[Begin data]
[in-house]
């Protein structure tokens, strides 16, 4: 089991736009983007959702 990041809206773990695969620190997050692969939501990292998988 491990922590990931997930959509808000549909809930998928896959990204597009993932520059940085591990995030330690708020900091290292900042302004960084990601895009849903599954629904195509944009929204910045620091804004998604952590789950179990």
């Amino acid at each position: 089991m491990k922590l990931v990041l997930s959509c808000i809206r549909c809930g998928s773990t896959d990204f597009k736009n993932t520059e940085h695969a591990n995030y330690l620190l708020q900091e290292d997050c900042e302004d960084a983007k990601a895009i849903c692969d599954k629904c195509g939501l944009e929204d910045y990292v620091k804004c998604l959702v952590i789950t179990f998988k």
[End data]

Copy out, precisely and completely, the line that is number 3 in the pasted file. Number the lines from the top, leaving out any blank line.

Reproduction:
């Amino acid at each position: 089991m491990k922590l990931v990041l997930s959509c808000i809206r549909c809930g998928s773990t896959d990204f597009k736009n993932t520059e940085h695969a591990n995030y330690l620190l708020q900091e290292d997050c900042e302004d960084a983007k990601a895009i849903c692969d599954k629904c195509g939501l944009e929204d910045y990292v620091k804004c998604l959702v952590i789950t179990f998988k």